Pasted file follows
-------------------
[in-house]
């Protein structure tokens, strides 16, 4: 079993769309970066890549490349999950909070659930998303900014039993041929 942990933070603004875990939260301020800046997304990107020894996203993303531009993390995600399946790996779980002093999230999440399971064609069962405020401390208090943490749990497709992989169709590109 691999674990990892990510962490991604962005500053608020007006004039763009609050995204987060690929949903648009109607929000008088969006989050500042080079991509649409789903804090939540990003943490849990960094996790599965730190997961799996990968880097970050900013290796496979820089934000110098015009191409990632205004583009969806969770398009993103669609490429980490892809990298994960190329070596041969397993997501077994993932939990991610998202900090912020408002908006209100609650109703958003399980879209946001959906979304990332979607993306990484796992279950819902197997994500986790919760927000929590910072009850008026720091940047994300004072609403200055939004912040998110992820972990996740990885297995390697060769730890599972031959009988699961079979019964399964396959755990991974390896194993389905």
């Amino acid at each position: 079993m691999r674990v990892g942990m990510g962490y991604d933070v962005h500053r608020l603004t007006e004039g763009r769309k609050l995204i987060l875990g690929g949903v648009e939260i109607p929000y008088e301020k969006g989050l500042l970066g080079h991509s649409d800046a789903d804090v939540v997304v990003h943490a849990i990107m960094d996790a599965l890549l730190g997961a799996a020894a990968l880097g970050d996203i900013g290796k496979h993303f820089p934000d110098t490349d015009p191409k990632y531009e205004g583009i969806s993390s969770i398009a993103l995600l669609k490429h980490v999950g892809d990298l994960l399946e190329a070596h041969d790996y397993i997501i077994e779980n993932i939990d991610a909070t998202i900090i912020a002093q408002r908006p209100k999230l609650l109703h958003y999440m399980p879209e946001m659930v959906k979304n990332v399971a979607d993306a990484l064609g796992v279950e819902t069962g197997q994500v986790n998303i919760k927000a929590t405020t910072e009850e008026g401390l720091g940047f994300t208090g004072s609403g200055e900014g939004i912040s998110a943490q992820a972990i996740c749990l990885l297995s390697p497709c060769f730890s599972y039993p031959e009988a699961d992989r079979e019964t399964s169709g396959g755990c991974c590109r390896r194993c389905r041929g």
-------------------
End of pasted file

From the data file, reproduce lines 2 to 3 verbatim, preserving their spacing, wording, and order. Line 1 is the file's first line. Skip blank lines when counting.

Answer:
């Protein structure tokens, strides 16, 4: 079993769309970066890549490349999950909070659930998303900014039993041929 942990933070603004875990939260301020800046997304990107020894996203993303531009993390995600399946790996779980002093999230999440399971064609069962405020401390208090943490749990497709992989169709590109 691999674990990892990510962490991604962005500053608020007006004039763009609050995204987060690929949903648009109607929000008088969006989050500042080079991509649409789903804090939540990003943490849990960094996790599965730190997961799996990968880097970050900013290796496979820089934000110098015009191409990632205004583009969806969770398009993103669609490429980490892809990298994960190329070596041969397993997501077994993932939990991610998202900090912020408002908006209100609650109703958003399980879209946001959906979304990332979607993306990484796992279950819902197997994500986790919760927000929590910072009850008026720091940047994300004072609403200055939004912040998110992820972990996740990885297995390697060769730890599972031959009988699961079979019964399964396959755990991974390896194993389905």
């Amino acid at each position: 079993m691999r674990v990892g942990m990510g962490y991604d933070v962005h500053r608020l603004t007006e004039g763009r769309k609050l995204i987060l875990g690929g949903v648009e939260i109607p929000y008088e301020k969006g989050l500042l970066g080079h991509s649409d800046a789903d804090v939540v997304v990003h943490a849990i990107m960094d996790a599965l890549l730190g997961a799996a020894a990968l880097g970050d996203i900013g290796k496979h993303f820089p934000d110098t490349d015009p191409k990632y531009e205004g583009i969806s993390s969770i398009a993103l995600l669609k490429h980490v999950g892809d990298l994960l399946e190329a070596h041969d790996y397993i997501i077994e779980n993932i939990d991610a909070t998202i900090i912020a002093q408002r908006p209100k999230l609650l109703h958003y999440m399980p879209e946001m659930v959906k979304n990332v399971a979607d993306a990484l064609g796992v279950e819902t069962g197997q994500v986790n998303i919760k927000a929590t405020t910072e009850e008026g401390l720091g940047f994300t208090g004072s609403g200055e900014g939004i912040s998110a943490q992820a972990i996740c749990l990885l297995s390697p497709c060769f730890s599972y039993p031959e009988a699961d992989r079979e019964t399964s169709g396959g755990c991974c590109r390896r194993c389905r041929g």